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  • Writer's pictureKyle Holt

Protect Your Plants; Preventing Nutrient Deficiencies in Cannabis

You found the pe seeds, set up your lights in the ideal position, splurged on premium soil and fertilizer, and everything was going perfectly as your seedlings grew into plants. But, something’s gone wrong and you have no idea what might be causing the problem!

Welcome to the idea of nutrient deficiency, something every experienced grower will have tackled in their career. Plants require more than just the obvious mentioned in the first paragraph; sometimes you get lucky and all the forgettable nutrients remain in perfect balance throughout the growing period. For those of us that are less lucky, there are some tips and tricks for preventing a deficiency.

What is a nutrient deficiency in cannabis?

Like all living things, plants require a plethora of nutrients to grow and thrive. Especially when it comes to cannabis, we want our plants to be the pinnacles of health and

producing their maximum yield. Oxygen, carbon, and hydrogen are provided by the air and water that’s usually found in abundance. Nitrogen, phosphorus, and potassium are the ‘NPK’ that comprise most general fertilizers.

There are dozens of other nutrients that your plants require in varying quantities. However, these are often things like salts and metals -- high levels of which can be toxic, hence their exclusion from generalized fertilizers that are applied liberally.

In some cases, plants may show a nutrient deficiency even after adequate addition of a target nutrient. This is due to another possible cause of deficiency -- the inability for the plant to absorb a nutrient, even when it’s available in abundance. This can make treating nutrient deficiency a challenge. Thankfully, the principals of treating a deficiency can be equally applied before a problem arises.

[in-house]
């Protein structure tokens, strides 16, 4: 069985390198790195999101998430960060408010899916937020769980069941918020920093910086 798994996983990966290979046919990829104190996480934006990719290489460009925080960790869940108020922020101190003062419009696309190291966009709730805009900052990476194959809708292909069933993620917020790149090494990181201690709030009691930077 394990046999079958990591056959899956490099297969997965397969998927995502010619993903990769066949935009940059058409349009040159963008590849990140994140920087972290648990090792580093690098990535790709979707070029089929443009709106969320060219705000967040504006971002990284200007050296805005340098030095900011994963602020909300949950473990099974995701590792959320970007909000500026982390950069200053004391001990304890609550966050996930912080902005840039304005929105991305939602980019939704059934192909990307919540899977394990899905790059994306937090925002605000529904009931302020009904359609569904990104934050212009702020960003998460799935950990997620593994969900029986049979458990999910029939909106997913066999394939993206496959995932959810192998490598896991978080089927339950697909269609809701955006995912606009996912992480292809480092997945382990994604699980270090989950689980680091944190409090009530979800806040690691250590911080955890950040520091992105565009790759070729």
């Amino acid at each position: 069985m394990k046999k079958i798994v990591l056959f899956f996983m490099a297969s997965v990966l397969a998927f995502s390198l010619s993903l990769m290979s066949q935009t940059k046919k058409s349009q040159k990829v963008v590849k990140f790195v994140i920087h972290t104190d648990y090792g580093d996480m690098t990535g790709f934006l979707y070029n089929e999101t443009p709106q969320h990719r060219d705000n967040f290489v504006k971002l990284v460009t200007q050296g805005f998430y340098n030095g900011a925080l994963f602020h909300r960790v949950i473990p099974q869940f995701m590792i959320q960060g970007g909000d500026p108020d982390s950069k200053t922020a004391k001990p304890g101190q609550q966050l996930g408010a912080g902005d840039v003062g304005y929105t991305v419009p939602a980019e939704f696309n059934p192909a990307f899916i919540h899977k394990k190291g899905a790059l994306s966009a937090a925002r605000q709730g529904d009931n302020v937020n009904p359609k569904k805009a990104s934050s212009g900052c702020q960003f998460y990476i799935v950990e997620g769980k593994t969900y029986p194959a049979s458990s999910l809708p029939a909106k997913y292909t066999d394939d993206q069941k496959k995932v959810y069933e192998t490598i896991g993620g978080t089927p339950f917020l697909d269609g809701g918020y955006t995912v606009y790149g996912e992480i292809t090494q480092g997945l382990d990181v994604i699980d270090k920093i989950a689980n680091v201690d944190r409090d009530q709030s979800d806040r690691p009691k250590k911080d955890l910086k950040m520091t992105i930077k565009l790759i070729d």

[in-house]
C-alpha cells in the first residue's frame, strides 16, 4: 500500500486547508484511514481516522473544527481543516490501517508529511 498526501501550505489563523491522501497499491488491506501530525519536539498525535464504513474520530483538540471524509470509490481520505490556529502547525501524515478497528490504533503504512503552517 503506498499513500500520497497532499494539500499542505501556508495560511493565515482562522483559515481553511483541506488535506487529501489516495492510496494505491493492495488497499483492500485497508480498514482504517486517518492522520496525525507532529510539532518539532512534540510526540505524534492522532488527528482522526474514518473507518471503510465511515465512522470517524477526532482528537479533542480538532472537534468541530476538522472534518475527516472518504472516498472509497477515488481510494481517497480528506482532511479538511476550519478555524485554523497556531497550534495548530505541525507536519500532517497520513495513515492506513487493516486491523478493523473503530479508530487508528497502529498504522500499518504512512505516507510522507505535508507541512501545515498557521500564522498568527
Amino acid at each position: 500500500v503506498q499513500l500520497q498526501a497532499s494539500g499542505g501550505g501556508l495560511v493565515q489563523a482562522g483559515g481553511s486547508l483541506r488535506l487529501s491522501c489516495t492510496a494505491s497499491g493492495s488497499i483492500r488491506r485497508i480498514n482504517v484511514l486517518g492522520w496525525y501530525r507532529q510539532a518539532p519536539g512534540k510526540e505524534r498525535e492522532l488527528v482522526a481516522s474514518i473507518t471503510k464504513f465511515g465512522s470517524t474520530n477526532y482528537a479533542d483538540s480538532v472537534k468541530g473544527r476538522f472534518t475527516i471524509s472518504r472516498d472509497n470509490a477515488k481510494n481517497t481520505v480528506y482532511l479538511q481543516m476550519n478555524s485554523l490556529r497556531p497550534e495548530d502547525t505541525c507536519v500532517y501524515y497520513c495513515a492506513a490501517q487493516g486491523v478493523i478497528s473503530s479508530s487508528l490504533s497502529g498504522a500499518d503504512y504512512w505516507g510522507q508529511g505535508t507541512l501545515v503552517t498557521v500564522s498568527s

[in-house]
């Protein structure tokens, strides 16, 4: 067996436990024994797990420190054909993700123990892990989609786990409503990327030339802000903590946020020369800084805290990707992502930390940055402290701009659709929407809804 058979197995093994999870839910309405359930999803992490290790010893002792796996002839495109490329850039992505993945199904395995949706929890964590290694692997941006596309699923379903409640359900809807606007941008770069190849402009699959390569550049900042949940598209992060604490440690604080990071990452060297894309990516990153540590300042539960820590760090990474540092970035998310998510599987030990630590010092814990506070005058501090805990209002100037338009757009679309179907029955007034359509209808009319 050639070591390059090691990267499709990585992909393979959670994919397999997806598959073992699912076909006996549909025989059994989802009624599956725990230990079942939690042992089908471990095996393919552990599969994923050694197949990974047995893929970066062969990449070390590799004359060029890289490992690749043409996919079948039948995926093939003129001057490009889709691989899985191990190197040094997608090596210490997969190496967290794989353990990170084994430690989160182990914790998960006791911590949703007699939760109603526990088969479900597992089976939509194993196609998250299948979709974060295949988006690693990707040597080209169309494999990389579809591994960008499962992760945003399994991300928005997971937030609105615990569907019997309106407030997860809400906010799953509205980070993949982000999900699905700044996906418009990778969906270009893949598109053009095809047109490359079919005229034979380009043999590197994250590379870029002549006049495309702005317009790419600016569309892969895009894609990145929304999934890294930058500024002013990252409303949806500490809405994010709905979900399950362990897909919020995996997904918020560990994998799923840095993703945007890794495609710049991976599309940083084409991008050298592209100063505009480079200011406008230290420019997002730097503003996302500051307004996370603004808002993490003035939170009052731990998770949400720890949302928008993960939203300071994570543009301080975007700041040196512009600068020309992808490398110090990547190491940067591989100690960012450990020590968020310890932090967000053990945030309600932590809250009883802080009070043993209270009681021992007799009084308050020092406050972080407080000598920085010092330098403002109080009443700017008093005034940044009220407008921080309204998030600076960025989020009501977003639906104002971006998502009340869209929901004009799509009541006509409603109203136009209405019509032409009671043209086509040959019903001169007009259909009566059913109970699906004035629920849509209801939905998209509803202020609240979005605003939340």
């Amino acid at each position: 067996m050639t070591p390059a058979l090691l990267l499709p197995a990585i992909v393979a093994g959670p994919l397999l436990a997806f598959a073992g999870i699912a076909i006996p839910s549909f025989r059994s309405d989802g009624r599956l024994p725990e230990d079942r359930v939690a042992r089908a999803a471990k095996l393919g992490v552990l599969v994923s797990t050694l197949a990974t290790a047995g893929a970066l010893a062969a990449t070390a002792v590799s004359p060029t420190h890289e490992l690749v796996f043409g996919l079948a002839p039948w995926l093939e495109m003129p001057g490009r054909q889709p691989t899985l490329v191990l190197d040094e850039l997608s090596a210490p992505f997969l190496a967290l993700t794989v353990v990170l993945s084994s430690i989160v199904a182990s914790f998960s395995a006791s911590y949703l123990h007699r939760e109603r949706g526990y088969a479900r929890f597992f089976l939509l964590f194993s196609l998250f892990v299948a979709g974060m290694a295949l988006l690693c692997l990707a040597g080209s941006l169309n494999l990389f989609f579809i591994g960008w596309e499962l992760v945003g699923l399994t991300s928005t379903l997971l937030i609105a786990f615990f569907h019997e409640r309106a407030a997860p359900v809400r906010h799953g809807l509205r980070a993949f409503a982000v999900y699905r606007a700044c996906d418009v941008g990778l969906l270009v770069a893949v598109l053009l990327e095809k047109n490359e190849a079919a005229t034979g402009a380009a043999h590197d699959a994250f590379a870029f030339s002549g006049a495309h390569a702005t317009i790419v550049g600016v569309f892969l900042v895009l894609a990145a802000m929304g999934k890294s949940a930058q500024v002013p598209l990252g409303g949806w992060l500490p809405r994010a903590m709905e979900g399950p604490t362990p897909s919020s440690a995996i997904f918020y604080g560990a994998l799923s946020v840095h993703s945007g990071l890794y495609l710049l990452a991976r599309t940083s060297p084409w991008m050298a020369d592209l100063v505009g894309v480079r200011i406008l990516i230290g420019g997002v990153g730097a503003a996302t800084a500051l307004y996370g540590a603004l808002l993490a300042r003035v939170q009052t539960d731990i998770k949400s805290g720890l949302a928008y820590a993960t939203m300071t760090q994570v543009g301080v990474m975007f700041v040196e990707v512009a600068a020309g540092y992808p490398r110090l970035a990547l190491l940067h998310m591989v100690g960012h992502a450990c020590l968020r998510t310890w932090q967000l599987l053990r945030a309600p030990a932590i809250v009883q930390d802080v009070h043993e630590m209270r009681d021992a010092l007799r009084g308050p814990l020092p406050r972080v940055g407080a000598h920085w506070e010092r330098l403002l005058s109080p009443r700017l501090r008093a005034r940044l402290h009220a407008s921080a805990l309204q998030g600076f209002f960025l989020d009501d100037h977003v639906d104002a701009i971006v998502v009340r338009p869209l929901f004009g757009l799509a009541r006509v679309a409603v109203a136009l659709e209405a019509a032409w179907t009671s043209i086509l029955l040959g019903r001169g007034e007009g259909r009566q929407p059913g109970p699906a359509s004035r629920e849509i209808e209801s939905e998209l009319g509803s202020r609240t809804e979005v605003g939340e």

Preventing nutrient deficiencies

The environment beneath the surface of your soil, or water in hydro systems, is dynamic and complex. There is a multitude of factors that influence how well the roots of your plants can absorb the nutrients they need.

Ensure adequate pH

The pH balance is a measure of the acidity of your growing medium. It is largely dictated by the water and fertilizer you add. It can be assessed with digital meters or simple test-strips. The ideal range is somewhere between 5 and 7; outside this range, certain nutrients may be “locked out.”

Drainage and Aeration

Inadequate drainage, or soil that is too densely packed, is a common trouble-maker for new growers. Not only can it promote the proliferation of harmful bacteria or fungi that cause root rot, but it can also deprive the roots of the oxygen they require. Further, incomplete drainage can result in the build-up of certain nutrients, to potentially toxic levels.

Nutrient Competition

Allowing the build-up of nutrients -- either through incorrect drainage or imbalanced fertilization -- can cause problems even before reaching dangerous levels. Some nutrients share the same pathwayto enter a plant’s roots; an over-abundance of one might ‘clog the door’ and exclude another that might otherwise be in an appropriate quantity.

Be Proactive: Prevent Nutrient Deficiencies, Don’t Treat Them

In most cases, a nutrient deficiency has to be diagnosed and treated in a specific manner. This can take considerable time, research and resources -- all the while your plants suffer under the effects. Following the tips above will help you prevent deficiencies in the first place, and can be the first things to check if your plants show signs of distress.

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